>> [t,u] = meshgrid(X,fliplr(Y)); % Formation of t, u matrices (note reversal)
      >> disp(t)                        % Display of calculating matrix t
          -3     0     1     3     5    % A row of X-values for each value of Y
          -3     0     1     3     5
          -3     0     1     3     5
          -3     0     1     3     5
      >> disp(u)                        % Display of calculating matrix u
           2     2     2     2     2    % A column of Y-values (increasing
           1     1     1     1     1    % upward) for each value of X
           0     0     0     0     0
          -2    -2    -2    -2    -2
      

      Suppose we wish to determine the probability _autogen-svg2png-0031.png. Using array operations on t and u, we obtain the matrix _autogen-svg2png-0032.png.

      >> G = t.^2 - 3*u                 % Formation of G = [g(t_i,u_j)] matrix
      G  = 3    -6    -5     3    19
           6    -3    -2     6    22
           9     0     1     9    25
          15     6     7    15    31
      >> M = G >=  1                    % Positions where G >= 1
      M =  1     0     0     1     1
           1     0     0     1     1
           1     0     1     1     1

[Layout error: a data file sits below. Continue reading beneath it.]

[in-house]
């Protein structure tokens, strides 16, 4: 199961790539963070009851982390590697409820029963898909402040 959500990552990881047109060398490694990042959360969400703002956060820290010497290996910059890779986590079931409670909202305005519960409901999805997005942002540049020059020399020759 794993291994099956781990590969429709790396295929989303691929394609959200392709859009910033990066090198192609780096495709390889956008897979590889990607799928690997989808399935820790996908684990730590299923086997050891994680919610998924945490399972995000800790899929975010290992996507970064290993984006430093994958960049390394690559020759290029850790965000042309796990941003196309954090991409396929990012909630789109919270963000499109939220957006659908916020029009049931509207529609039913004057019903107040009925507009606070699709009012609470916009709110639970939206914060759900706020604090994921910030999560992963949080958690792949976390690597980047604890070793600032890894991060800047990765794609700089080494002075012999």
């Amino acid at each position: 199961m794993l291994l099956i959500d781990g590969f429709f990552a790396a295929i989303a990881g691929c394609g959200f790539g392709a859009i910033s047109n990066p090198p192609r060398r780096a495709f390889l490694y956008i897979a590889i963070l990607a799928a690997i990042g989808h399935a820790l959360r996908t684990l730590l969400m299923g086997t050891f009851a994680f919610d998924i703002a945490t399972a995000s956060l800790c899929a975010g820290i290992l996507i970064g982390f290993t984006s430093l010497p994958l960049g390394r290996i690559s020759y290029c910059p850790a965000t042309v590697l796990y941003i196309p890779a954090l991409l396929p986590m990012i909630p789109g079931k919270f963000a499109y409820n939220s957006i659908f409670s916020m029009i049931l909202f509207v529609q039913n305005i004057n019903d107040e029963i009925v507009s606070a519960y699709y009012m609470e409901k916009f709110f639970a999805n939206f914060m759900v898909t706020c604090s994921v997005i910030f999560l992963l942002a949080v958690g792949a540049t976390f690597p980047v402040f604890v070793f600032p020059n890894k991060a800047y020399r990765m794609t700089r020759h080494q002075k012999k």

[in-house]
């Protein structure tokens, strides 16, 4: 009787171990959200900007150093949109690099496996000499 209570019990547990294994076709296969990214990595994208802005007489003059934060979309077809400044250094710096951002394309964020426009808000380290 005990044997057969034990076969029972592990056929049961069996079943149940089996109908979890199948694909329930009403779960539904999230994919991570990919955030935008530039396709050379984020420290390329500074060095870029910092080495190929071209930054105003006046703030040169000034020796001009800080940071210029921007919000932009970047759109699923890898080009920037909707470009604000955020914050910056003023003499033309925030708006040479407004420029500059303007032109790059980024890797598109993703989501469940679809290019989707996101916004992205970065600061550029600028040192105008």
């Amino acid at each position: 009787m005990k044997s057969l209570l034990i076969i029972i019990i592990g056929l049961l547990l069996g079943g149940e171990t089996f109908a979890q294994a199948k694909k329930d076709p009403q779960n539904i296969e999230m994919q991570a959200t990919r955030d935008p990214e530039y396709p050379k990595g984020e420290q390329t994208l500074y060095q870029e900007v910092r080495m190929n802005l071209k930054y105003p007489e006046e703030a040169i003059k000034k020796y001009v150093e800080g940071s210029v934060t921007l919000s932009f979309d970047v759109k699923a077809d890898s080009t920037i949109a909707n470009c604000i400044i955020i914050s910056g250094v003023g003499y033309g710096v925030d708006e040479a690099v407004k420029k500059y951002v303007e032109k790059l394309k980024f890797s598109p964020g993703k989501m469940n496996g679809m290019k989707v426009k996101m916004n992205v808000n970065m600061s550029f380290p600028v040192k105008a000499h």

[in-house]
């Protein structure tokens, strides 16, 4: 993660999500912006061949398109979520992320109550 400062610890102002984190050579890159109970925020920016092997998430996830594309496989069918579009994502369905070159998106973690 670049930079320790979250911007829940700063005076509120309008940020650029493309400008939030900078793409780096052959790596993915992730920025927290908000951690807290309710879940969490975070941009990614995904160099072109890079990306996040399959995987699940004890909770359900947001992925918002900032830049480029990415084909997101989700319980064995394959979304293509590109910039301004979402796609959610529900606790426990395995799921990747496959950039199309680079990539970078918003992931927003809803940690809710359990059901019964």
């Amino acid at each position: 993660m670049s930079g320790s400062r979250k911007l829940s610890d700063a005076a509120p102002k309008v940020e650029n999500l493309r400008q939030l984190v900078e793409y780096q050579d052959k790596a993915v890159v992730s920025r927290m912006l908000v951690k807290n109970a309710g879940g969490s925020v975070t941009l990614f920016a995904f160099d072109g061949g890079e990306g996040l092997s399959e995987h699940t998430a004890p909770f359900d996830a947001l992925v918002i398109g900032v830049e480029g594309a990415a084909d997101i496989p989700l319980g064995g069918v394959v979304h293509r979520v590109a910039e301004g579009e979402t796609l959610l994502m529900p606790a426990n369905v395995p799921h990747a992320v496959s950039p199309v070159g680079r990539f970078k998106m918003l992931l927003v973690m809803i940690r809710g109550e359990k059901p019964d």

1     1     1     1     1
      >> pM = M.*P                    % Selection of probabilities
      pM =
          0.0360         0         0    0.0209    0.0180
          0.0372         0         0    0.0589    0.0744
          0.0516         0    0.1161    0.0817    0.1032
          0.0264    0.0270    0.0405    0.0285    0.0132
      >> PM = total(pM)               % Total of selected probabilities
      PM =  0.7336                    % P(g(X,Y) >= 1)
      

    4. In Example 3 from "Random Vectors and Joint Distributions" we note that the joint distribution function FXY is constant over any grid cell, including the left-hand and lower boundaries, at the value taken on at the lower left-hand corner of the cell. These lower left-hand corner values may be obtained systematically from the joint probability matrix P by a two step operation.

      • Take cumulative sums upward of the columns of P.

      • Take cumulative sums of the rows of the resultant matrix.

      This can be done with the MATLAB function cumsum, which takes column cumulative sums downward. By flipping the matrix and transposing, we can achieve the desired results.

      Example 8.8Calculation of FXY values for Example 3 from "Random Vectors and Joint Distributions"
      >> P = 0.1*[3 0 0; 0 6 0; 0 0 1];
      >> FXY = flipud(cumsum(flipud(P)))  % Cumulative column sums upward
      FXY =
          0.3000    0.6000    0.1000
               0    0.6000    0.1000
               0         0    0.1000
      >> FXY = cumsum(FXY')'              % Cumulative row sums